Spotify: We kick the tyres
Best thing since sliced vinyl?
A future for Spotify?
Now the big question - I'm afraid it's one that involves a banned buzzword. Is Spotify's
business model viable?
Well, my first reaction is obviously no, as a conventional business. There isn't enough money coming into the system. Yet with great technology and enthusiastic users, it's an attractive acquisition play: the way forward is through the EXIT door. With veterans from Skype on board, this is a path successfully taken before: find a rich buyer, and bail.
Ad supported music is a bust: it needs to scale to huge numbers to gain even pitiful revenue. Compare it with radio, which is struggling. Targetting users with ads - which are really sales vouchers - is expensive and unrewarding. And the ads need to be really, really irritating before users even consider paying for a subscription which turns the ads off. But users are promiscuous, and just as they graze from one social networking site to another, they graze between music services. When the ads exceed the pain threshold, they wander somewhere else.
Spotify is probably even worse for the music business, which appears to have given away the house under the misguided belief that it "has to compete with free" by being free, implying we won't pay for stuff. In a couple of days, I knocked dozens of potential purchases off my "CDs to buy" list, and made few discoveries - which translated into just a couple CDs.
So the challenge for both Spotify and music business is to convert us into paying subscribers somehow. What tricks might Spotify have to do this? Well, there are other options.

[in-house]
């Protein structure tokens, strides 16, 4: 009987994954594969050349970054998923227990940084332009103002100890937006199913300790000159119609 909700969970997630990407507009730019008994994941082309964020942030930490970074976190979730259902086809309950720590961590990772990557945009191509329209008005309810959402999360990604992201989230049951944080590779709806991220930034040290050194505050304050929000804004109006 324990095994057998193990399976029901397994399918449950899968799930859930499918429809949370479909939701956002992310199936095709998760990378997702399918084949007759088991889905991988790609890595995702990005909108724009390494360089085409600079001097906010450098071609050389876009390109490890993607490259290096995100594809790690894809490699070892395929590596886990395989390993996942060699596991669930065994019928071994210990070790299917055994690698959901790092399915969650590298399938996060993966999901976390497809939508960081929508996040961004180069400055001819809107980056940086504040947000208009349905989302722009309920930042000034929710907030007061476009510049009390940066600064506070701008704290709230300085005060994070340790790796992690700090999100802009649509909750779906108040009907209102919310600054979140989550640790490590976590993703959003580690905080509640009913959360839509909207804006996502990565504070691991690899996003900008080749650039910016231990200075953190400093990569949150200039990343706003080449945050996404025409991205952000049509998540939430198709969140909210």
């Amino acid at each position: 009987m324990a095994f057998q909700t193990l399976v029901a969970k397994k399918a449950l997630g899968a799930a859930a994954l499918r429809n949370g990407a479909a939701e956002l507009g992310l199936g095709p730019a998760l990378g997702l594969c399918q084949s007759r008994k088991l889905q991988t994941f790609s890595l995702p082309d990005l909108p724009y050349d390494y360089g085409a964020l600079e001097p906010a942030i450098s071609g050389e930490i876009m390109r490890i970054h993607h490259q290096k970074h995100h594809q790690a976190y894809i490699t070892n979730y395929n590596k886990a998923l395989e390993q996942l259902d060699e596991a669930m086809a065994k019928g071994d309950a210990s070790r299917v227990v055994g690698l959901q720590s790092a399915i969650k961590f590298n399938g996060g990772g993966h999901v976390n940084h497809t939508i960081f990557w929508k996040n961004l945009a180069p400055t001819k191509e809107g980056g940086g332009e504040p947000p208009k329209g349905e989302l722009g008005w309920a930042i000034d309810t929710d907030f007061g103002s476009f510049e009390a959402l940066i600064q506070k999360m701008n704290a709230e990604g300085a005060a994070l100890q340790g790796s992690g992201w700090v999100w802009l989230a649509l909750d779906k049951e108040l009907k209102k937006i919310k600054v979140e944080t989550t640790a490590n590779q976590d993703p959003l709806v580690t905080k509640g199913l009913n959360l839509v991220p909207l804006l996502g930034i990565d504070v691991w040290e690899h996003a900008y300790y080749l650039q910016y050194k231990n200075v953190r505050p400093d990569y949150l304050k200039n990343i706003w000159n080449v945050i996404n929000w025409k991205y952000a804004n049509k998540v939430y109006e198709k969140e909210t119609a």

One is obviously licensing it to ISPs, websites or even Apple itself, as a streaming feature in iTunes. Don't forget that Apple's growth is down to making great music hardware, all content delivery is something that makes the hardware more attractive.
Another option is to make the subscription really attractive. How about downloads? Executives have hinted at adding features to the pay-for version.
The people with the most to worry about from Spotify are the much-hyped web-based services such as CBS' Last.fm and Pandora. Spotify really blows them away. By backing mid-noughties fads ("deliver everything through the web browser", "social recommendation") they backed at least a couple of dead horses.
So Spotify deserves a big round of applause - the first music service launch with a bit of a "Wow! How do they do that?" factor. But it has some way to go to match the deep integration of social options that PlayLouder MSP provides licensees with (chat, stalking, etc), and no downloads. And it will need to sprout more of these and perhaps a new approach to the market before it's viable. ®
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